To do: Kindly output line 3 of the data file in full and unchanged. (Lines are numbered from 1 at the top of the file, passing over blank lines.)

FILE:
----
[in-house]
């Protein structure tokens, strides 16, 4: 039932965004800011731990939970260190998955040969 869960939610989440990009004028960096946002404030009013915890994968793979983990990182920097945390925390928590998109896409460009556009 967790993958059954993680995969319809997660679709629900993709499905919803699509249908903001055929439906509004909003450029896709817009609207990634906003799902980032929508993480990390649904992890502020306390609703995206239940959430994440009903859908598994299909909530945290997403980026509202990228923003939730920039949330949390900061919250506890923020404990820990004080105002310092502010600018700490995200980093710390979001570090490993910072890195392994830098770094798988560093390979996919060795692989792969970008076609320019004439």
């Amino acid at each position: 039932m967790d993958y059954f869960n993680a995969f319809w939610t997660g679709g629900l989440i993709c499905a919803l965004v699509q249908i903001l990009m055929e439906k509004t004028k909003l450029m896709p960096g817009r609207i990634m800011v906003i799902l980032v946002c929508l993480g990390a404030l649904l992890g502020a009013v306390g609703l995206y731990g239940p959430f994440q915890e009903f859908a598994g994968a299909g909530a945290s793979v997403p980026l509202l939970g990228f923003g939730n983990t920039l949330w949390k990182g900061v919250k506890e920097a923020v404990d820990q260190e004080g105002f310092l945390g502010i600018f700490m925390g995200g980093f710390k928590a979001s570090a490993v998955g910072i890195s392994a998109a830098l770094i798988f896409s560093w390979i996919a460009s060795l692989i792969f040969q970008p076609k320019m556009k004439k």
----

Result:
């Amino acid at each position: 039932m967790d993958y059954f869960n993680a995969f319809w939610t997660g679709g629900l989440i993709c499905a919803l965004v699509q249908i903001l990009m055929e439906k509004t004028k909003l450029m896709p960096g817009r609207i990634m800011v906003i799902l980032v946002c929508l993480g990390a404030l649904l992890g502020a009013v306390g609703l995206y731990g239940p959430f994440q915890e009903f859908a598994g994968a299909g909530a945290s793979v997403p980026l509202l939970g990228f923003g939730n983990t920039l949330w949390k990182g900061v919250k506890e920097a923020v404990d820990q260190e004080g105002f310092l945390g502010i600018f700490m925390g995200g980093f710390k928590a979001s570090a490993v998955g910072i890195s392994a998109a830098l770094i798988f896409s560093w390979i996919a460009s060795l692989i792969f040969q970008p076609k320019m556009k004439k």